Tepper’s sister thinks he should get security with his increased exposure, an idea he scoffs at. “No one gives me any trouble,” he snorts, bulking up his ex-football-player shoulders. He’s been targeted in other ways, though: In July, the Securities and Exchange Commission, lately on the lookout for obvious targets to make an example out of, zeroed in on a trade Appaloosa made in November 2008 in which it sold short Wells Fargo stock (effectively assuming the position that the bank would fail) then bought it back five days later at a reduced price. In a letter to investors, Tepper denied “knowingly” manipulating the price of the stock in order to get a deal on it, but he still ended up paying a $1.3 million penalty.
Everyone has an idea of what Tepper should do with his recent windfall, from his family to Warren Buffett and Bill Gates to obscure societies. “My favorite is the Loch Ness Monster Society,” he says. “Like, can you support research into the Loch Ness Monster? The Loch Ness Monster!”
He’s also been getting a lot of letters from kids asking him to pay their college tuition. “I’m gonna have somebody put together a form letter for that,” he says. “It’ll say something like, I’m going to give you a great gift. What I got: Nothing.”
The backstories of Wall Street power players usually contain some element of hardship, some kind of experience that gives a context to their shameless drive to pursue wealth beyond reason: Goldman Sachs’ Lloyd Blankfein grew up in the Linden projects in Brooklyn. Philip Falcone shared a three-bedroom house with eight siblings while his mother slaved at the local shirt factory. George Soros had to hide from the Nazis.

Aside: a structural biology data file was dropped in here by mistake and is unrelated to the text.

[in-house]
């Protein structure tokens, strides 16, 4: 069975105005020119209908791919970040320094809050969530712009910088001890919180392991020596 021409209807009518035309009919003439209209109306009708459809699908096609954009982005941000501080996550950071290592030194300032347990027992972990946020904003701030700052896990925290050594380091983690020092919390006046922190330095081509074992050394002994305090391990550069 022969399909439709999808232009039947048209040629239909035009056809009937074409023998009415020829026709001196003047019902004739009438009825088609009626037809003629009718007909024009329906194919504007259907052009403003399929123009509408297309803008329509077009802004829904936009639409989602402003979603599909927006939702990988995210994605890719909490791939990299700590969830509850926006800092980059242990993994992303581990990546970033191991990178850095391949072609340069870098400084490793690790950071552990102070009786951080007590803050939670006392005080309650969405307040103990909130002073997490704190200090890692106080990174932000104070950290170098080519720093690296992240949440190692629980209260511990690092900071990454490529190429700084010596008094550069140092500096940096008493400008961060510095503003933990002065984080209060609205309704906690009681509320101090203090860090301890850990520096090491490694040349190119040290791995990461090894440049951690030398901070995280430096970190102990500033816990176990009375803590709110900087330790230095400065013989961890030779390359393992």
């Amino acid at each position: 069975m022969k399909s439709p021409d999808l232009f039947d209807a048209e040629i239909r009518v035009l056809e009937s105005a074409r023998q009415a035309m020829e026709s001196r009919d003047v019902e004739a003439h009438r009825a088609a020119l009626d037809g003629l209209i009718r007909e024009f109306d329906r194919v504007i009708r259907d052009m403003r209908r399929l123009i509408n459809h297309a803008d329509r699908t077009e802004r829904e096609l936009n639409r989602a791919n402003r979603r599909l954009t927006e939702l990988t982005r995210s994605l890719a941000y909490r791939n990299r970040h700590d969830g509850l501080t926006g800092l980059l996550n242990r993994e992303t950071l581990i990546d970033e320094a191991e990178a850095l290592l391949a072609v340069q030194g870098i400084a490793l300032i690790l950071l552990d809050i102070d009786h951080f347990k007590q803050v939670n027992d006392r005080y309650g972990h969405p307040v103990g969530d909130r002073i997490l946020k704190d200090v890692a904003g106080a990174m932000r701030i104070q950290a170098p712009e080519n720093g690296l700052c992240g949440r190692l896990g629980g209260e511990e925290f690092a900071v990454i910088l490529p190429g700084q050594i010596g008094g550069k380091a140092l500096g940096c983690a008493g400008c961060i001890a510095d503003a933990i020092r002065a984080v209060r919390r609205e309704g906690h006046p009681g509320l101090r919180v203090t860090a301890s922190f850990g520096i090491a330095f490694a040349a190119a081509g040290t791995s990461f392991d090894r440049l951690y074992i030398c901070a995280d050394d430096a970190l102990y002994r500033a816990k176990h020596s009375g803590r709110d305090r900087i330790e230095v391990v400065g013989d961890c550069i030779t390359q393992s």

David Alan Tepper’s childhood was just average. Born in 1957, he grew up in Stanton Heights, a middle-class section of Pittsburgh. His father, an accountant, was preoccupied by a certain amount of financial angst, but then, he had three children. David, the middle child, played football and memorized the baseball statistics on the backs of cards given to him by his grandfather—early evidence of what he claims is a photographic memory. “He was analytical,” remembers his brother, Scott. “We had a railing on our porch, and he would be like, ‘If I put my head in there, would I get stuck?’ ”
He also distinguished himself as a wisecracker, a guy’s guy, a reputation he maintained throughout his time at the University of Pittsburgh and then at Carnegie Mellon, where he regaled classmates in the M.B.A. program—now called the David A. Tepper School of Business—with his Elvis impressions during the annual student follies.
“He was kind of a character,” says his classmate Rich Goldberg. “He had a huge amount of self-confidence, and he was pretty irreverent.”
He planned, as a child, to be rich. “I’m going to be a millionaire before I’m 30 years old,” he used to say, according to his sister. He wasn’t, though he was making six figures as a trader at Goldman Sachs in New York, where he had transferred from Boston. His future wife, Marlene, would soon join him, much to the chagrin of her family: Her sister wrote her a letter warning her David might be after her money.
Tepper landed in New York in the mid-eighties, at the heart of the junk-bond boom. Goldman Sachs was late getting into the business when the firm moved Tepper onto the desk. “They saw it as kind of unsavory,” says Jonathan Kolatch, who worked alongside Tepper and now runs a hedge fund, Redwood Capital Management, in nearby Englewood Cliffs. His analytical mind gave him an edge; he could see value in ailing companies where others couldn’t.